Saturday, October 14, 2006

October 14

quakers_being_led_to_execution_massachusetts_origThree hundred and fifty years ago today, the English colony of Massachusetts Bay passed a law intended to regulate the "cursed sect of heretics lately risen up in the world, which are commonly called Quakers." The Society of Friends, which had formed little more than a decade previous, insisted that believers did not need the Bible to receive the word of God, nor were ministers or priests required as intermediaries; instead, Quakers believed each soul possessed an "inner light" that enabled the revelation of Christ to be experienced directly.

The July 1656 arrival of two Quakers in Massachusetts Bay posed a challenge to the colony, which had rooted out similar heresies 20 years earlier during the "Antinomian controversy." Governor John Endicott, a religious zealot without peer, ordered that the two Quakers -- Ann Austin and Mary Fisher -- be detained on board the Swallow, the ship that had brought them to the colony. After their possessions were confiscated (including nearly 100 books) and their bodies were searched for marks of witchcraft, Austin and Fisher were imprisoned for three weeks before being returned to England. Shortly after the Quker women had been evicted, the Speedwell arrived with eight more Quakers who were themselves promptly detained without legal cause. Seeking retroactive legal authority for these unlawful detentions, Endicott urged the Massachusetts General Court to provide him with the tools he would need to fight the Quaker scourge.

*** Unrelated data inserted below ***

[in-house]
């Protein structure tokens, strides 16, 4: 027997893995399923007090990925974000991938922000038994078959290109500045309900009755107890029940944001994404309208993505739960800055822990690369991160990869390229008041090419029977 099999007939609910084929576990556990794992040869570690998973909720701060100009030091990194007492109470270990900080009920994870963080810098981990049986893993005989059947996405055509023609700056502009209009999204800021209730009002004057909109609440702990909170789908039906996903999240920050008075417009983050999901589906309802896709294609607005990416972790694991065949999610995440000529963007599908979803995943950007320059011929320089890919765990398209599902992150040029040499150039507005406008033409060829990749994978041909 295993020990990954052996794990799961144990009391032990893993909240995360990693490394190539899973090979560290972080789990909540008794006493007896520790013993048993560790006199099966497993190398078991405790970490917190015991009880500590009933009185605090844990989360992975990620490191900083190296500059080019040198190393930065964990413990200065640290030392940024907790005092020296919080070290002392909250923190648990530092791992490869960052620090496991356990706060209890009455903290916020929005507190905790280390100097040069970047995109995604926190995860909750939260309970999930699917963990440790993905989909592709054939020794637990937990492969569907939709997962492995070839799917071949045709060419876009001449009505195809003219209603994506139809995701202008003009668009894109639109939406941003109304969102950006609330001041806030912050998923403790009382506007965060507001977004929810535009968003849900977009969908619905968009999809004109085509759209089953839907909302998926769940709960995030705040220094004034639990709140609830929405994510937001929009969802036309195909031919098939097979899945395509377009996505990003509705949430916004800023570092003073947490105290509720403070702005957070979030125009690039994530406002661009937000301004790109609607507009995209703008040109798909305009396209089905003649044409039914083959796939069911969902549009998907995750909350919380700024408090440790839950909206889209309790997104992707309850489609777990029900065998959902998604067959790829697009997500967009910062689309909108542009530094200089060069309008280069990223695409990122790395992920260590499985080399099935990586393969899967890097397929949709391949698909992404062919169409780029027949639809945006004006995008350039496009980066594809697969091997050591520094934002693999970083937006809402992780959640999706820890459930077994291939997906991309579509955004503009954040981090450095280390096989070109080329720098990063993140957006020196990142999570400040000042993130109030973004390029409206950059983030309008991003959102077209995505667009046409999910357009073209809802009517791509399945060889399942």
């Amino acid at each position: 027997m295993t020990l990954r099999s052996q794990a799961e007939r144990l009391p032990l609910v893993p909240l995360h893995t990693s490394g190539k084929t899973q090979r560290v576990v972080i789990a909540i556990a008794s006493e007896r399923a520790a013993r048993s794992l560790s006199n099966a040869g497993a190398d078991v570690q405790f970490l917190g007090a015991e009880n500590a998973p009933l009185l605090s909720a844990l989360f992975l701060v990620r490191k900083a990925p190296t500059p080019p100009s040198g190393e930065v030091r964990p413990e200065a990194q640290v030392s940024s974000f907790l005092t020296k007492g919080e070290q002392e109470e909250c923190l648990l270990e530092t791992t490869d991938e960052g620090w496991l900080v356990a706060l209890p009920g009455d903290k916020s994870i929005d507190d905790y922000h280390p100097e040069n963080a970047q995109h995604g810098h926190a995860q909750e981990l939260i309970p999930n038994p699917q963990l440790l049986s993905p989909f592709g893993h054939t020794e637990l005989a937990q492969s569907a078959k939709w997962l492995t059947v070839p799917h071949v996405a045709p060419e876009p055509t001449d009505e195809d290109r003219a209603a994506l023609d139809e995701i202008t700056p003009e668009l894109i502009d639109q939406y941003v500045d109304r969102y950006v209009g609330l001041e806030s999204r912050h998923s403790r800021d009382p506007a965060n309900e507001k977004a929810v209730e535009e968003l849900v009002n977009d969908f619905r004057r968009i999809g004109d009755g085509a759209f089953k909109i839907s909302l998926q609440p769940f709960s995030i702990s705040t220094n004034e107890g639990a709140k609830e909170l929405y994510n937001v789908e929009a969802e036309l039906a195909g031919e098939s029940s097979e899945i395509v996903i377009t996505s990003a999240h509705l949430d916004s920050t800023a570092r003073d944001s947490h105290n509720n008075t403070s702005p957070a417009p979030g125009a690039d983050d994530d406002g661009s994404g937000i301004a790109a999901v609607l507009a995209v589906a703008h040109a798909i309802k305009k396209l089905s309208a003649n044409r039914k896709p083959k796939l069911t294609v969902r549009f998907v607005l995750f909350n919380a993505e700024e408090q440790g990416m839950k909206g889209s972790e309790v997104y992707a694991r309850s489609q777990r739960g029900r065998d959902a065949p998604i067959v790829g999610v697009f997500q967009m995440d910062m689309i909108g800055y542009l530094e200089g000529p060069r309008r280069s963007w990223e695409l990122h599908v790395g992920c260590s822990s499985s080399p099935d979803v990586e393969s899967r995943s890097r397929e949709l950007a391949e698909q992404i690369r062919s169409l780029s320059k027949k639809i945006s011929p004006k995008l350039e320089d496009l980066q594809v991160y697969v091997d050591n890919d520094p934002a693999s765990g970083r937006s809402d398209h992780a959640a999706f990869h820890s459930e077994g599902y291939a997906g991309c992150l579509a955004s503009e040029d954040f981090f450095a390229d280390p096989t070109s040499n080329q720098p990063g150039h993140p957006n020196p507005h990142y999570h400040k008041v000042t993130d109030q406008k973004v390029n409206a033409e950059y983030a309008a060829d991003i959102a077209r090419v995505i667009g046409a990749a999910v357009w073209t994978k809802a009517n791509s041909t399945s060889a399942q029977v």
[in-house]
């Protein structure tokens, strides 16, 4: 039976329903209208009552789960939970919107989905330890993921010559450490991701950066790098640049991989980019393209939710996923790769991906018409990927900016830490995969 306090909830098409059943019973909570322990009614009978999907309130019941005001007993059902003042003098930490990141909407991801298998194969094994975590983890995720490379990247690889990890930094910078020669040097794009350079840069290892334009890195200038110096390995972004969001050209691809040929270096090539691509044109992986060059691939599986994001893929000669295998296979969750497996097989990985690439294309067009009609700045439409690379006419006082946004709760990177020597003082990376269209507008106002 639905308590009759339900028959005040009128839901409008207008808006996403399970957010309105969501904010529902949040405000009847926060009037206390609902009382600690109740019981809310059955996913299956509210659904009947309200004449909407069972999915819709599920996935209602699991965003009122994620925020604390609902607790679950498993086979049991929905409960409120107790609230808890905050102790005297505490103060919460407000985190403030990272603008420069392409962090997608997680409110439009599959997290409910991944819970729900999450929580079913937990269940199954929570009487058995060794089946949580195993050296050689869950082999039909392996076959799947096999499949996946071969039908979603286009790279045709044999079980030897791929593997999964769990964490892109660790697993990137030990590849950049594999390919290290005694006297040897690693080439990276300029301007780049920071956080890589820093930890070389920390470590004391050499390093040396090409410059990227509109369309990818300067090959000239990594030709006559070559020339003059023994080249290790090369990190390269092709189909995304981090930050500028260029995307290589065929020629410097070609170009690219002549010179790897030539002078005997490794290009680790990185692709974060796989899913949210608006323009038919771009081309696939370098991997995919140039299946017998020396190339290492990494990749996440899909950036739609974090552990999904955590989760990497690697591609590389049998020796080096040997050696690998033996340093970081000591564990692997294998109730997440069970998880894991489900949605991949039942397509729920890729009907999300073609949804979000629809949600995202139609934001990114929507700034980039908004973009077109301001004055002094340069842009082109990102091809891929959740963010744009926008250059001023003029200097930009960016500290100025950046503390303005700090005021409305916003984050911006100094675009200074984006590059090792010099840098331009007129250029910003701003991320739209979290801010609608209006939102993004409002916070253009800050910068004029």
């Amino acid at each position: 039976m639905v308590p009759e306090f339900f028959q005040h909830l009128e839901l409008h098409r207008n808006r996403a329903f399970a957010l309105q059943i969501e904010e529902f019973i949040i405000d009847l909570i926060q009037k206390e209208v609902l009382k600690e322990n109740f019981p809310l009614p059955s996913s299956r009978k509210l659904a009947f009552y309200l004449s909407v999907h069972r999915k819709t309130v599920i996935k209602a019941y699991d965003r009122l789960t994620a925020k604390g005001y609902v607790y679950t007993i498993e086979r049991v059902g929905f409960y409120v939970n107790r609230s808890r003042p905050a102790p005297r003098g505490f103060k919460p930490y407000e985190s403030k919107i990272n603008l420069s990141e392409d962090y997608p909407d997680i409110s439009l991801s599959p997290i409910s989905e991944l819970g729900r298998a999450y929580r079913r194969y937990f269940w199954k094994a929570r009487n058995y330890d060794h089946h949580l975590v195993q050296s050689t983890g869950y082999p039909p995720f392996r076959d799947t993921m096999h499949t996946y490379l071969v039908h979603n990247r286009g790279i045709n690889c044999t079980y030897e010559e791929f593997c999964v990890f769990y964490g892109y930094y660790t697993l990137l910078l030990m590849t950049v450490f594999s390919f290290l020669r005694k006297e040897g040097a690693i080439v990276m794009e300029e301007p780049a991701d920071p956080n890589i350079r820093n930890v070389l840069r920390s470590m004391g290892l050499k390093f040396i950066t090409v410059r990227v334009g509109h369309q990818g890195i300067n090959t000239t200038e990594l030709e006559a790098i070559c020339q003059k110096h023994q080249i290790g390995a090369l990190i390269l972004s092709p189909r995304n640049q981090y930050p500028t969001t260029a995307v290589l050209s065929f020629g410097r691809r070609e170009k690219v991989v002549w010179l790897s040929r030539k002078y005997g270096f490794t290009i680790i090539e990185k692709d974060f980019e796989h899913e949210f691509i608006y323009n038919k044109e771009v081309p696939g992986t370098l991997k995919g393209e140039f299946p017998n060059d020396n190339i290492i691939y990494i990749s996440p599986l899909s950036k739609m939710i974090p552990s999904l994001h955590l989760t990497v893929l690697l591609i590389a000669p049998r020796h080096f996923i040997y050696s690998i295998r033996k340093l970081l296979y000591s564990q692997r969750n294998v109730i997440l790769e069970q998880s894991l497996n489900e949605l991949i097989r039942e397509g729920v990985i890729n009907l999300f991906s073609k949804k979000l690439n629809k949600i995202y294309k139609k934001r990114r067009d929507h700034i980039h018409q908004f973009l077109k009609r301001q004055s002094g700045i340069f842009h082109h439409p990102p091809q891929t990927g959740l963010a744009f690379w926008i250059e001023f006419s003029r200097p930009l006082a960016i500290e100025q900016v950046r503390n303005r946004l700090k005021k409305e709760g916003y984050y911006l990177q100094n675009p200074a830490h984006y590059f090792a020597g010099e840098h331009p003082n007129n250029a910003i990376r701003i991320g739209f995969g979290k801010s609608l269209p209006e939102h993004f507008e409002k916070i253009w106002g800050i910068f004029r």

The General Court obliged their governor, and on 14 October 1656 passed a law mandating that any "master or commander of any ship, barke, pinnace, catch, or any other vessel" who transported Quakers "or any other blasphemous heretics" would be ordered to pay a fine of 100 pounds before returning the offending believers from whence they had come. Colonists discovered with Quaker books would receive a fine of 54 pounds; those who defended Quaker beliefs could be fined 40 pounds. Quakers themselves who entered the Massachusetts colony could have their ears cropped or their tongues bored through with holes. Just over two years later, on 19 October 1658, Massachusetts decreed that Quakers who entered the colony were to be put to death. By 1661, four Quakers had been dismissed to the gallows for their crimes.